A wave of selling left the stock 48p lower at 168p, the worst performer in the FTSE 250 index. City analysts predicted that Thistle's main shareholder, the New Zealand investment giant, Brierley Investments, would have problems in finding another buyer for its 91 hotels.
"It is clearly disappointing news for Thistle and more so for Brierley which has committed itself to getting rid of these assets," one analyst said.
The owner of landmark London hotels such as the Tower Thistle and the Grosvenor said late on Monday that it had terminated discussions with a mystery bidder - believed to be Nomura - because the offer was "unacceptable".
The Japanese bank is understood to have reduced its initial offer of up to pounds 1.5bn by around 10 per cent because of recent volatility in financial markets. Nomura declined to comment yesterday.
The collapse of talks is a huge blow for Brierley's plans to sell its 46 per cent stake in the business as part of an overhaul of its European holdings. Sources close to Brierley said that the company would keep its stake in Leeds-based Thistle for the time being and was not prepared to sell at any price offered.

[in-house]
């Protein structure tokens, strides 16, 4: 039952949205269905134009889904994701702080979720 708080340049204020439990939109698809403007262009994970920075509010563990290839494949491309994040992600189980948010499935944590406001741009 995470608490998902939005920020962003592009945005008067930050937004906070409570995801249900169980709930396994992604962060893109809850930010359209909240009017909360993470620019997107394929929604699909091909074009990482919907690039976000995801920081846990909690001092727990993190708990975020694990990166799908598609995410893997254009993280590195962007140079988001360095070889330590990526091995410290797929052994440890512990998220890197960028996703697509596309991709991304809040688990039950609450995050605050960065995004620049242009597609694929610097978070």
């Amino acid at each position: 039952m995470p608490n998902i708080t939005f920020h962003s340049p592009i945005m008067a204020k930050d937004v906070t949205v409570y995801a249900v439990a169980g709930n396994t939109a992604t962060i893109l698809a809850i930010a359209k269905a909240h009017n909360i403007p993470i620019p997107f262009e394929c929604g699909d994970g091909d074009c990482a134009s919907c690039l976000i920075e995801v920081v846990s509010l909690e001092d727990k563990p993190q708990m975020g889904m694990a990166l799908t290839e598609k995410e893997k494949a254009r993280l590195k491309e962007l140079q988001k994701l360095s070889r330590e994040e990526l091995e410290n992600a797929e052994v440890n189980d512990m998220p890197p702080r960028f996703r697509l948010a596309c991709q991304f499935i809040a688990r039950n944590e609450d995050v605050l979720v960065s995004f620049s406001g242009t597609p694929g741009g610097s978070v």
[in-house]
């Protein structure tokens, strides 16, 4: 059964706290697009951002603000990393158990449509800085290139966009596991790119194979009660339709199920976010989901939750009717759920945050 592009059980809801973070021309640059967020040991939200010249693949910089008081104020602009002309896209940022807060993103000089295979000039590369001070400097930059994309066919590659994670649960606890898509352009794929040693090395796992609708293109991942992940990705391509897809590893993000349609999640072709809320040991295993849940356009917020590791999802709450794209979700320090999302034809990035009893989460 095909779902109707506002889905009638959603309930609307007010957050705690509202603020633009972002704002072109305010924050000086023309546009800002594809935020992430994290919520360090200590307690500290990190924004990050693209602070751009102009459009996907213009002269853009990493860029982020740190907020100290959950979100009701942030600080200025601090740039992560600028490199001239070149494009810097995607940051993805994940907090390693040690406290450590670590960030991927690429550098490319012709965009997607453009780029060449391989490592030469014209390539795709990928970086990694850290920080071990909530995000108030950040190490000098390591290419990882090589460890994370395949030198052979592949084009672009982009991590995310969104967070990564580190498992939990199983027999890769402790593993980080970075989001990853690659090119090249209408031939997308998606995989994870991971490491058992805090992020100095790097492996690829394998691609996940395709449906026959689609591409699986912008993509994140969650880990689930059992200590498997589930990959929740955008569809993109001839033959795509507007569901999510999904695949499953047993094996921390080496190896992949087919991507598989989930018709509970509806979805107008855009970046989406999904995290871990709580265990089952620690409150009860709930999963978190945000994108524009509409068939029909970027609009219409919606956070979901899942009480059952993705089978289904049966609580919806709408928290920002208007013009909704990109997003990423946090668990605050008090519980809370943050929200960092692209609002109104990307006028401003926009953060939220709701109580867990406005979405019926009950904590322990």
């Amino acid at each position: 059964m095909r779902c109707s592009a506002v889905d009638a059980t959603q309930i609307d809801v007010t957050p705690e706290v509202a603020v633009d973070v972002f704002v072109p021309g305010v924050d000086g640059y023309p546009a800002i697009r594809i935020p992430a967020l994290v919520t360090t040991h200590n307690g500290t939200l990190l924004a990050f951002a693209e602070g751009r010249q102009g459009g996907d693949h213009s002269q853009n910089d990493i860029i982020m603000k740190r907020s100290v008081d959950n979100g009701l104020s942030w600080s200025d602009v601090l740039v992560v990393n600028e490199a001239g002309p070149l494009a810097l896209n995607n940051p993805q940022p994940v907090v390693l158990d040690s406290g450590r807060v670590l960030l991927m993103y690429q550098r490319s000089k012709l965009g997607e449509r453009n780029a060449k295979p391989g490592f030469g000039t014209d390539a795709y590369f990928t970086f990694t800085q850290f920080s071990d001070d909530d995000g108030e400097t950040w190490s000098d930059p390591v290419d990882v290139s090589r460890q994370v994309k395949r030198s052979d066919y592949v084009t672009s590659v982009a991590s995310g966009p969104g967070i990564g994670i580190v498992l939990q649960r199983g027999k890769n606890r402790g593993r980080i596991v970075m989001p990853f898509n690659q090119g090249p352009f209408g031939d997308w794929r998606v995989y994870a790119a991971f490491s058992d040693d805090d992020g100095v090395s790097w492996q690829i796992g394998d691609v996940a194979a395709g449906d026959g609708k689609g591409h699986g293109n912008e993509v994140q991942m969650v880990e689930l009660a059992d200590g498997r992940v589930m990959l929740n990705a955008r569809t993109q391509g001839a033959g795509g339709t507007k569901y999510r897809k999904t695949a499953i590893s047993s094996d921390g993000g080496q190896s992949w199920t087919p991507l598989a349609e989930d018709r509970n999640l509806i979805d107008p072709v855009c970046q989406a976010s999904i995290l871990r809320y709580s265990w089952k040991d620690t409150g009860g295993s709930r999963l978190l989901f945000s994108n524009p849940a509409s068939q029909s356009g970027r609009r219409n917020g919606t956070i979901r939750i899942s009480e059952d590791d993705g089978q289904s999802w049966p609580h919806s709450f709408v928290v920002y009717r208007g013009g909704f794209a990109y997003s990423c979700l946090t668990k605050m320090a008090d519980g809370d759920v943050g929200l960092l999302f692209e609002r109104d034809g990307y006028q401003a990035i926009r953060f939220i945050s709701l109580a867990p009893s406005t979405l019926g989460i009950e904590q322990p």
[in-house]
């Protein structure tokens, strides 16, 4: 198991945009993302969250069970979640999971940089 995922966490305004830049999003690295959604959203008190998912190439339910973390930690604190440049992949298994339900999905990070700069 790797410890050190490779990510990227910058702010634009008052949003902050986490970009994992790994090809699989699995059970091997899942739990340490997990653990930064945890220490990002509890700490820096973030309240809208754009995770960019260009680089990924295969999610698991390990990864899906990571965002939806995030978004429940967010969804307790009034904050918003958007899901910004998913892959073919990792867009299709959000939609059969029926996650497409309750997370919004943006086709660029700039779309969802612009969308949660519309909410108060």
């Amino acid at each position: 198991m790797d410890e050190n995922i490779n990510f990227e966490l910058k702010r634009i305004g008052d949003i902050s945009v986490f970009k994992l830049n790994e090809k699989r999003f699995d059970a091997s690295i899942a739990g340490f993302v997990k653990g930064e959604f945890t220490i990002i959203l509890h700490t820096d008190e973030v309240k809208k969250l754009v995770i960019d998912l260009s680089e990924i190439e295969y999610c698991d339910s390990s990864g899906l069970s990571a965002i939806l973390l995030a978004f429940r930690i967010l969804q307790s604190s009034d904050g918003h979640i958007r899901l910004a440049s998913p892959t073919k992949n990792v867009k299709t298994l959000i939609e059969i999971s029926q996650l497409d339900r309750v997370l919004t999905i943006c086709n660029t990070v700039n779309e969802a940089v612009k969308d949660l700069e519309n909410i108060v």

They added that Brierley was now working with Thistle's management on a plan to return up to pounds 250m to shareholders via a share buyback or exceptional dividend.
Sources close to Thistle said that its plans to sell 30 regional hotels were on course, with two bidders still in the running, and added that it would look to sell individual hotels in the near future.
The company wants to dispose of most of its three-star hotels in order to focus on the higher-margin four-star properties.
However, City analysts said that Thistle's attempts to sell its assets would be hampered by increasing competition in the pounds 8.8bn UK hotel industry.
"Stakis and Millennium & Copthorne have indicated they would be willing buyers of London hotels, but in all honesty [pub and hotel group] Vaux's Swallow hotels are a much better product," one City observer said. "Thistle is going to have to try hard to sell them for a decent price."